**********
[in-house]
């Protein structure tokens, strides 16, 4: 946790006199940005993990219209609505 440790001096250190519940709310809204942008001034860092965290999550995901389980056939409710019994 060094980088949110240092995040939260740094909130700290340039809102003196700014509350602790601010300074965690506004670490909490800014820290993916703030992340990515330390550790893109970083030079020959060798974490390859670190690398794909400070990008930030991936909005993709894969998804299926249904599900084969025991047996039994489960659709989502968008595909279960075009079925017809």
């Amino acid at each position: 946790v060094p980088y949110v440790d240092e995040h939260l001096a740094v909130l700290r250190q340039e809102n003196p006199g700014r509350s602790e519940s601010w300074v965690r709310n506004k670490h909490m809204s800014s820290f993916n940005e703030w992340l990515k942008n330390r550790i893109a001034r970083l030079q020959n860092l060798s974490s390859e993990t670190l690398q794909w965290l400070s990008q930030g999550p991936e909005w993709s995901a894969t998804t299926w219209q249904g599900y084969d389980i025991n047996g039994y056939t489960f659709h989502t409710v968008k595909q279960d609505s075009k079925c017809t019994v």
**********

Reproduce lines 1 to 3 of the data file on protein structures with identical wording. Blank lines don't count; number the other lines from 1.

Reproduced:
[in-house]
């Protein structure tokens, strides 16, 4: 946790006199940005993990219209609505 440790001096250190519940709310809204942008001034860092965290999550995901389980056939409710019994 060094980088949110240092995040939260740094909130700290340039809102003196700014509350602790601010300074965690506004670490909490800014820290993916703030992340990515330390550790893109970083030079020959060798974490390859670190690398794909400070990008930030991936909005993709894969998804299926249904599900084969025991047996039994489960659709989502968008595909279960075009079925017809």
């Amino acid at each position: 946790v060094p980088y949110v440790d240092e995040h939260l001096a740094v909130l700290r250190q340039e809102n003196p006199g700014r509350s602790e519940s601010w300074v965690r709310n506004k670490h909490m809204s800014s820290f993916n940005e703030w992340l990515k942008n330390r550790i893109a001034r970083l030079q020959n860092l060798s974490s390859e993990t670190l690398q794909w965290l400070s990008q930030g999550p991936e909005w993709s995901a894969t998804t299926w219209q249904g599900y084969d389980i025991n047996g039994y056939t489960f659709h989502t409710v968008k595909q279960d609505s075009k079925c017809t019994v």